2022-23 NECPTA Advocacy Chair: Melinda Cox email@example.com
The Advocacy Chair will spearhead advocacy efforts as well as share pertinent information with the Advocacy Committee and PTA members.
PTA Advocacy History
PTA is the largest child advocacy association in the nation. Advocacy has been an important part of PTA for over 100 years. From the beginning, PTA leaders have been focused on giving our children the highest advantages in physical, mental, social and spiritual education.
Early PTA Advocacy Issues
The abolition of the public drinking cup
Creation of vaccination requirements
Creation of birth certificate
Creation of kindergarten
Creation of school lunch programs
The proper construction of school buildings
The married women’s property rights bill
Allowing jury service for women
More Recent PTA Legislative Issues
T-21, raising the age to purchase tobacco products
Transformation of school funding system
Increased emphasis on school safety
Funding of school-based health clinics
Including school supplies to the annual tax-free holiday
Requirement of site-based decision making committees on all campuses
The restriction of children riding as cargo in the back of pickup trucks
Statewide safety standards for playgrounds
Graduated Driver’s Licenses for teenagers
Reduction in the number of End-of-Course Exams required to graduate
How Can You Advocate?
Advocacy simply means “the act of speaking on the behalf of or in support of another person, place, or thing.
As parents, we advocate for our children all the time. What you do to improve laws, policies and conditions on behalf of children is advocacy; whether in your community or at the district, state and federal levels.
PTA defines advocacy as the act of mobilizing individuals and Local PTAs to work with the State and National PTA to spark changes in programs and policies that benefit children.
Here are some simple ways to advocate:
Learn about Texas PTA’s Legislative Priorities for the 87th Legislative Session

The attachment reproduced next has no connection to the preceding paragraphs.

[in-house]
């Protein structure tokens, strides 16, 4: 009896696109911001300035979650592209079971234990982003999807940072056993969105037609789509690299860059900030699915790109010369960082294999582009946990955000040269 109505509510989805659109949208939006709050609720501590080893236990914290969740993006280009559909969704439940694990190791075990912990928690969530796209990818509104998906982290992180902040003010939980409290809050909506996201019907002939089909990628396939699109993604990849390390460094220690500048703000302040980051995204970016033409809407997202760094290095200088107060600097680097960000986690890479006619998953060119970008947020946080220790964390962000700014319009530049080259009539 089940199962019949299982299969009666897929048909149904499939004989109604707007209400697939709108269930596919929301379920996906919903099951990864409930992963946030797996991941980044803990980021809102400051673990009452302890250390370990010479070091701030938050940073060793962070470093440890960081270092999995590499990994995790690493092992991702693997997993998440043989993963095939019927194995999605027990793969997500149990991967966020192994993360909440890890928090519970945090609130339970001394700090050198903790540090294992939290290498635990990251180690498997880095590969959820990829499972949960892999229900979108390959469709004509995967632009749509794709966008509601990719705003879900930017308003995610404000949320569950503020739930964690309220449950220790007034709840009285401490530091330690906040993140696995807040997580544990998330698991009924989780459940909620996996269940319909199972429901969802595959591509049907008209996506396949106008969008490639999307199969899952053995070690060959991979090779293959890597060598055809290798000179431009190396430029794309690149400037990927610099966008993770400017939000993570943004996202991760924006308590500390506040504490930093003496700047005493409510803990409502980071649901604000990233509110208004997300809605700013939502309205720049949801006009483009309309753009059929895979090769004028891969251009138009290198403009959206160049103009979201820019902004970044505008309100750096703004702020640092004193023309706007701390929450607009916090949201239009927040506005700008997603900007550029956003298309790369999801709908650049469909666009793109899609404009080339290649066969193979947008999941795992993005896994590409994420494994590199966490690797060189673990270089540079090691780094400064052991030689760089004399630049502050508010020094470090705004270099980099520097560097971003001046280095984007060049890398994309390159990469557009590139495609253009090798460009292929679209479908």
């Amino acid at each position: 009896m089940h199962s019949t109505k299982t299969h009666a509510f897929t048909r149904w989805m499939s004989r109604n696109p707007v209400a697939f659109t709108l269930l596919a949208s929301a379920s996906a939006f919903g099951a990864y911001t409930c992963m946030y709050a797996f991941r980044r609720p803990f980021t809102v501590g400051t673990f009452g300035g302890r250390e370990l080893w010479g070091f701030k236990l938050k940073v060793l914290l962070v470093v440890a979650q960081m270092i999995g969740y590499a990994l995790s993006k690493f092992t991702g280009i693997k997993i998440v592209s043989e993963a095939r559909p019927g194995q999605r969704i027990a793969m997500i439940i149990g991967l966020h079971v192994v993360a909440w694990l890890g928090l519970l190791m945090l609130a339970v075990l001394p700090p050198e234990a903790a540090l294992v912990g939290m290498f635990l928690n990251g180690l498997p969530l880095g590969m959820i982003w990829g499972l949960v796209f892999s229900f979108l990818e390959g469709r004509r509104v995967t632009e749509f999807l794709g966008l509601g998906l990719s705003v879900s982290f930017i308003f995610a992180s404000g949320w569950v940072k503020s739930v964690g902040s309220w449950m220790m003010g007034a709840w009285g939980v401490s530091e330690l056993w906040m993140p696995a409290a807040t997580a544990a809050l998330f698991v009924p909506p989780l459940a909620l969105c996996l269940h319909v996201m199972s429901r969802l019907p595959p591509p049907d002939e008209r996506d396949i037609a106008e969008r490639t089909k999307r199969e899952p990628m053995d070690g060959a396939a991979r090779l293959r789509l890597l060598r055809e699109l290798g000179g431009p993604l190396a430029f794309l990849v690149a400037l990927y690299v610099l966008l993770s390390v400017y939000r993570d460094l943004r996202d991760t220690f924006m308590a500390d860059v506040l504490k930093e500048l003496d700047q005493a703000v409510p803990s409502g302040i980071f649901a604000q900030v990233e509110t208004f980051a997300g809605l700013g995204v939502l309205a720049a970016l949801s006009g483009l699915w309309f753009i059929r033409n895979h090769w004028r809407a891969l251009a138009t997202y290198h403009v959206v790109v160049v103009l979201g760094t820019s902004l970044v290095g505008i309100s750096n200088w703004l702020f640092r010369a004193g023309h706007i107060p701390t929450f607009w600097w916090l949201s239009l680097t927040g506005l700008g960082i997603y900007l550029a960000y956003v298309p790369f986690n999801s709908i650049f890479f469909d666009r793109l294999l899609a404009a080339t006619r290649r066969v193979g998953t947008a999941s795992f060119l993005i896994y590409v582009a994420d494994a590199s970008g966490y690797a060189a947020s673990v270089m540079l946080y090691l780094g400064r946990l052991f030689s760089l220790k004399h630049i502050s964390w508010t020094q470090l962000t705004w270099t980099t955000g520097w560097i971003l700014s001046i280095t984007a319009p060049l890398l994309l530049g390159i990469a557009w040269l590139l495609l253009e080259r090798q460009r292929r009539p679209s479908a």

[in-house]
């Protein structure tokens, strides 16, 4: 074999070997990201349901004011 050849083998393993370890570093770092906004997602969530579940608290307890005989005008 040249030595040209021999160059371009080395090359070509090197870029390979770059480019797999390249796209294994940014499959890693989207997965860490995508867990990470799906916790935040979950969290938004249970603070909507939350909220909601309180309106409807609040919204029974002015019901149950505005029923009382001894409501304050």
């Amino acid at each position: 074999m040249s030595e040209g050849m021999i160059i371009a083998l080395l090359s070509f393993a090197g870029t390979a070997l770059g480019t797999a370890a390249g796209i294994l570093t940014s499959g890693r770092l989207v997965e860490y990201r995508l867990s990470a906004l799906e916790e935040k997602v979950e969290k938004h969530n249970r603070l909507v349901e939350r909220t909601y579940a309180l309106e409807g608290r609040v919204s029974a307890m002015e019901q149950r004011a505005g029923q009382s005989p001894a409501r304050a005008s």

Sign up for Texas PTA Action Alerts and find your representatives at txpta.org/take-action.
Check out the Texas PTA Advocacy Page and National PTA Advocacy Page for more useful information!
Advocate in 30 Minutes or Less!
It’s easy to advocate for public education! How much time do you have?
Est. Time What You Can Do
1 minute Leave a phone message.
5 minutes Make a phone call.
5 minutes Write a postcard.
10 minutes Send an email to all the people you know who have email.
30 minutes Write a letter to the editor of the PTA newsletter.
30 minutes Write and email a letter to the editor of the local paper.
30 minutes Write and email a press release to the local newspaper.
30 minutes Meet with your legislator (plus travel time).
More advanced ways to advocate might include conducting a forum or hosting a rally.
Texas PTA holds Rally Day in the odd numbered years when the legislature is in session. Texas PTA brings our many voices together for a jubilant day in Austin, culminating on the steps of the State Capitol. It is a day to exercise the mission of PTA: advocate for all children.
In the even numbered years, Texas PTA holds a virtual advocacy event build around one of the legislative priorities. In 2020, that event was Straight Talk: A Matter of Life and Breath, a deep dive into vaping and e-cigarettes.
Subscribe to Texas PTA's Under the Dome newsletter to receive advocacy-related communications. Sign up for Texas PTA newsletters at txpta.org/newsroom.
Sign up for Texas PTA Action Alerts at txpta.org/take-action.
Check out the
Texas PTA Local Advocacy Page including the Advocacy Basics Resource Guide
Texas PTA Advocacy Basics Webinar Training at txpta.org/courses.